Saturday, December 31, 2011


It's New Years Eve.

My plans for the evening aren't exciting. We were supposed to get together with another children-laden family but my oldest son is under the weather. So we're hanging in at home, watching the ball drop and eating unhealthy food.

It's been a hectic week so this actually sounds like bliss to me.


I don't do resolutions but I think it's natural to reflect this time of year, to revisit what happened--good or bad.

Writer-wise, it was a pretty good year. I had a baby in 2010 and didn't finish a book that year. But this year I finished a book. It's always a good year when I finish a book.

I have big plans for next year, though. I want to finish revisions on this book and write another. In fact, I'd like to write two books this coming year. I'd settle for just another one, but I'd like two.

I'd like to final in another contest. I would love it to be the Golden Heart but I'll take another final anywhere. A final in any form rocks.

My biggest goal? A contract, of course. But I'd be happy to sign with an agent.

Going into this year, I'm feeling energized, like a firecracker. I'm more focused than I've been in a few years, in a more positive frame of mind. The last couple years have been full of the exhaustion of baby-making and the initial intense child-rearing that comes with an infant. But my youngest is out of the super-dependent baby phase so I should be able to stretch my wings a bit this year. I hope to reach out a little more, meet more writers, get involved. Maybe join a local chapter. Maybe go to a conference or two. Being with other romance writers fills the cracks, I think. And romance writers are some of the coolest people I've ever met.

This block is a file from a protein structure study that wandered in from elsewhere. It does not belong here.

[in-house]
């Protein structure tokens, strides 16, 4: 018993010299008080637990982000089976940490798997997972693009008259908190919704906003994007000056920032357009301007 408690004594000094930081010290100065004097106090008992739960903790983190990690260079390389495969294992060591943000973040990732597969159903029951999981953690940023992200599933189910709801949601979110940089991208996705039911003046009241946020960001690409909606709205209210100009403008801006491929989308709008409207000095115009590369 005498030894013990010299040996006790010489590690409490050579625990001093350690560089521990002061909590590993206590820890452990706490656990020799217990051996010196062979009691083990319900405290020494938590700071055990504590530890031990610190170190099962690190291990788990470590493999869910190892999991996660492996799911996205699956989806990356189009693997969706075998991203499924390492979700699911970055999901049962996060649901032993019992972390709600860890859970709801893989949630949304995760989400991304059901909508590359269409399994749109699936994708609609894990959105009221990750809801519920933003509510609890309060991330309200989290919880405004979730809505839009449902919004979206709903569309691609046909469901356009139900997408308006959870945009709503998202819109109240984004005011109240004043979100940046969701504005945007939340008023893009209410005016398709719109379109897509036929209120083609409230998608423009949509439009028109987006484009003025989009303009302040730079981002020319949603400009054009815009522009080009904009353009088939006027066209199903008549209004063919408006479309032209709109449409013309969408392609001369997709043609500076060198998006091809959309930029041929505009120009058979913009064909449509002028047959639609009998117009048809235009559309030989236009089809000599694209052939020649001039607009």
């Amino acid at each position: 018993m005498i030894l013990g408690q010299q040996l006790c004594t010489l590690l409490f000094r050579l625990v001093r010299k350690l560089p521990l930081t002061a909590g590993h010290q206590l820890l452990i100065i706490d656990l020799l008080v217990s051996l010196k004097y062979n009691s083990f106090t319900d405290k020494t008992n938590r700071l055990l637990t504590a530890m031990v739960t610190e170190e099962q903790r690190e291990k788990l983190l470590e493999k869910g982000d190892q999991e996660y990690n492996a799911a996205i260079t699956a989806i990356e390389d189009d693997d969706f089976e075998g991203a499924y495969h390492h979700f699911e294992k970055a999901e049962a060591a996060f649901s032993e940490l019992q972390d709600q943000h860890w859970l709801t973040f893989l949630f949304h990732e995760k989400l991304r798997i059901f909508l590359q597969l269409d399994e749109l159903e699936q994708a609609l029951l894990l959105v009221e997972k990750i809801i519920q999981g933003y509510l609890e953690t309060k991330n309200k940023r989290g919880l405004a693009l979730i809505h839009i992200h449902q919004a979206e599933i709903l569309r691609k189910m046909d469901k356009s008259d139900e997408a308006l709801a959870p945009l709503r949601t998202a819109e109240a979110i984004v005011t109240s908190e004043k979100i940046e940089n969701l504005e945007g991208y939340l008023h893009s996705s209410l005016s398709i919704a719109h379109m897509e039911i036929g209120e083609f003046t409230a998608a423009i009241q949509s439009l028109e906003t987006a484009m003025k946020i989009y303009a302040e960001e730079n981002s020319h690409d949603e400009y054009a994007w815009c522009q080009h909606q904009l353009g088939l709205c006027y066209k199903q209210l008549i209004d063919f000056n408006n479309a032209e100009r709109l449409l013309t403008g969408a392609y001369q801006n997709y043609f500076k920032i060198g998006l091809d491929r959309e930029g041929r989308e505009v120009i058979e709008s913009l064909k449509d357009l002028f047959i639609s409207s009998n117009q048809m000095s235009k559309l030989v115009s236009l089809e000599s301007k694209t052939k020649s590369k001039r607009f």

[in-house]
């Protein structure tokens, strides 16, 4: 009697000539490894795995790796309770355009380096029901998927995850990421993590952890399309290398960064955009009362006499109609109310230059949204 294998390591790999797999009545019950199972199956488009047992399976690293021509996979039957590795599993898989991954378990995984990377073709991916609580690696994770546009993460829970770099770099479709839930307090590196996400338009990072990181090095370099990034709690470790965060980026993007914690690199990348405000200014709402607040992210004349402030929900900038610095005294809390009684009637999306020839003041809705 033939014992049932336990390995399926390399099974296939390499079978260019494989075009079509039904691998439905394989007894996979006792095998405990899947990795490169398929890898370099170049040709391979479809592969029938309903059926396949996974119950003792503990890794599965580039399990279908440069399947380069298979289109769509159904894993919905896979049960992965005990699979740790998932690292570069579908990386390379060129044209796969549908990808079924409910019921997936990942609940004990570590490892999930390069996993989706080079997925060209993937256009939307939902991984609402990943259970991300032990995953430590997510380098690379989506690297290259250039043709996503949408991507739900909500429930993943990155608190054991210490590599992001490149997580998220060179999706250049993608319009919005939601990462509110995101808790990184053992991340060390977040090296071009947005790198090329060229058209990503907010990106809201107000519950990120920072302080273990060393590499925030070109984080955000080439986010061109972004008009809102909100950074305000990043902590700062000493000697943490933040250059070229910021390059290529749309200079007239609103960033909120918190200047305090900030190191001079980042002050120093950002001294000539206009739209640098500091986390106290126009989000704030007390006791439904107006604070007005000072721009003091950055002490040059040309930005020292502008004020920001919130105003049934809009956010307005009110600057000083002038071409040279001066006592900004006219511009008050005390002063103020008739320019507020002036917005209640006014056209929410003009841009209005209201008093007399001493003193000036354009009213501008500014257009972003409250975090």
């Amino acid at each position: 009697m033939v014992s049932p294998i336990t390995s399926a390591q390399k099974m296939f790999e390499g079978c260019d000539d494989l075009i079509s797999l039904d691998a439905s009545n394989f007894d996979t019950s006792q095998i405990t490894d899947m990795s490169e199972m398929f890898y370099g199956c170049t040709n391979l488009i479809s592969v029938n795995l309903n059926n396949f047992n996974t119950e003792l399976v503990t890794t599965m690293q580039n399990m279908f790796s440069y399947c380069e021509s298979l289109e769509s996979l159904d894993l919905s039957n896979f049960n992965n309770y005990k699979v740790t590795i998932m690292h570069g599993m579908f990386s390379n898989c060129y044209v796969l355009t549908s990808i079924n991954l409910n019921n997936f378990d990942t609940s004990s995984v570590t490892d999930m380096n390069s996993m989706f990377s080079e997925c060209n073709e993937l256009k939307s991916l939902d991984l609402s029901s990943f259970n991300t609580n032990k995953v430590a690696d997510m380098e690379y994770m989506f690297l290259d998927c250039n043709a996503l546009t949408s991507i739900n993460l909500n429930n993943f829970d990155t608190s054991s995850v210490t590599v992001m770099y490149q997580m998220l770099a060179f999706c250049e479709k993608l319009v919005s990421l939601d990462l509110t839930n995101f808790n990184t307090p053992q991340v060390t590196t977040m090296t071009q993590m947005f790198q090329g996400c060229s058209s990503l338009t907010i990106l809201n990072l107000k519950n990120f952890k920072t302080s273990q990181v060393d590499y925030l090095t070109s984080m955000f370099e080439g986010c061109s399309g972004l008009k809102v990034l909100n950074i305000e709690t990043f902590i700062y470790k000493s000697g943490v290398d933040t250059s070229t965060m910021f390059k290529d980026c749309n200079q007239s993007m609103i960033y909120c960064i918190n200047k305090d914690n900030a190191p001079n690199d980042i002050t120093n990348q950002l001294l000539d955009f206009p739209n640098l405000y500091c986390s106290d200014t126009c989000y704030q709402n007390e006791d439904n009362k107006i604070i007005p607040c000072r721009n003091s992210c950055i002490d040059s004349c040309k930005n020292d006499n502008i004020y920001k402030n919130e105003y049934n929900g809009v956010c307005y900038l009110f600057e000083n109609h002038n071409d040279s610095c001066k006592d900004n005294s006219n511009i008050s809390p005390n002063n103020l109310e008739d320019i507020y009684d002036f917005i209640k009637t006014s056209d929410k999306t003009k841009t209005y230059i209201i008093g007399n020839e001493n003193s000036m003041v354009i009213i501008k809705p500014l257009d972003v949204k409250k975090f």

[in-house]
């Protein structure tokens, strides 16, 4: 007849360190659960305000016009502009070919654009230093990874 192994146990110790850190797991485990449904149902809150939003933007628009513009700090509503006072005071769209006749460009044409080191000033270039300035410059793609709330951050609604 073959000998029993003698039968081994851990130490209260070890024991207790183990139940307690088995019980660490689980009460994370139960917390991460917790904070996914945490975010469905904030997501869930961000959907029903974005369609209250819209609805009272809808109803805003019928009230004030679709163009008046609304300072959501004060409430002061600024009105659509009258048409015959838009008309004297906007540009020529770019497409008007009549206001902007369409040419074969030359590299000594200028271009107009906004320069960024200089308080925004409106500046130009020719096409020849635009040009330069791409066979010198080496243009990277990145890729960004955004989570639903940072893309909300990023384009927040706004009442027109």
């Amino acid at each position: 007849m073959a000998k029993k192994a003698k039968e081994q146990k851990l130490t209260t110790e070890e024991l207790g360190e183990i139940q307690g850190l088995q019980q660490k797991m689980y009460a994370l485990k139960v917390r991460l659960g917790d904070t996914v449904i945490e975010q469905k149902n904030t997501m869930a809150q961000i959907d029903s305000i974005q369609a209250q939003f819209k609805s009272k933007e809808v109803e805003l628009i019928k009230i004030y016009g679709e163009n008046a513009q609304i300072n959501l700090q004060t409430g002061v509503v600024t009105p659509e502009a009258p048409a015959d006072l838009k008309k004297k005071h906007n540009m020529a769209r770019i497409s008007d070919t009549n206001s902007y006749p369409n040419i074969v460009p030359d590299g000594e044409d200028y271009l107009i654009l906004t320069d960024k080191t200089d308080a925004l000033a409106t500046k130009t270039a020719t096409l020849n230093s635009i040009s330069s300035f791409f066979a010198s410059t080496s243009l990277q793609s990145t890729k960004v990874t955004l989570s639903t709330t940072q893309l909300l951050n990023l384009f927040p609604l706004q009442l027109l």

My first line of business, though, is to finish these revisions and get to querying.

I got this.

How about you? What awesomeness happened to you last year? What awesomeness are you aiming to accomplish this year?

Happy New Year to you all! I hope you all get everything you need.

Tuesday, November 29, 2011

Fare Thee Well, Golden Heart Entry!

Au Revoir, GH entry! Godspeed!

I just mailed my six partials, six synopsis, and full manuscript to RWA this morning. Granted, the shipping for it to get there in the next two days was astronomical. But boy was it a good feeling to have it out of here.

I like entering a contest now and again. Not often, but once a year or so, just to keep it interesting. The competition, the excitement and anxiety of it. The deadlines and how it breaks up the monotone of sloughing through a manuscript. It can be fun.

So, I'm keeping my fingers crossed. If nothing else, I wrote a synopsis and polished my first fifty pages. That's an accomplishment in and of itself.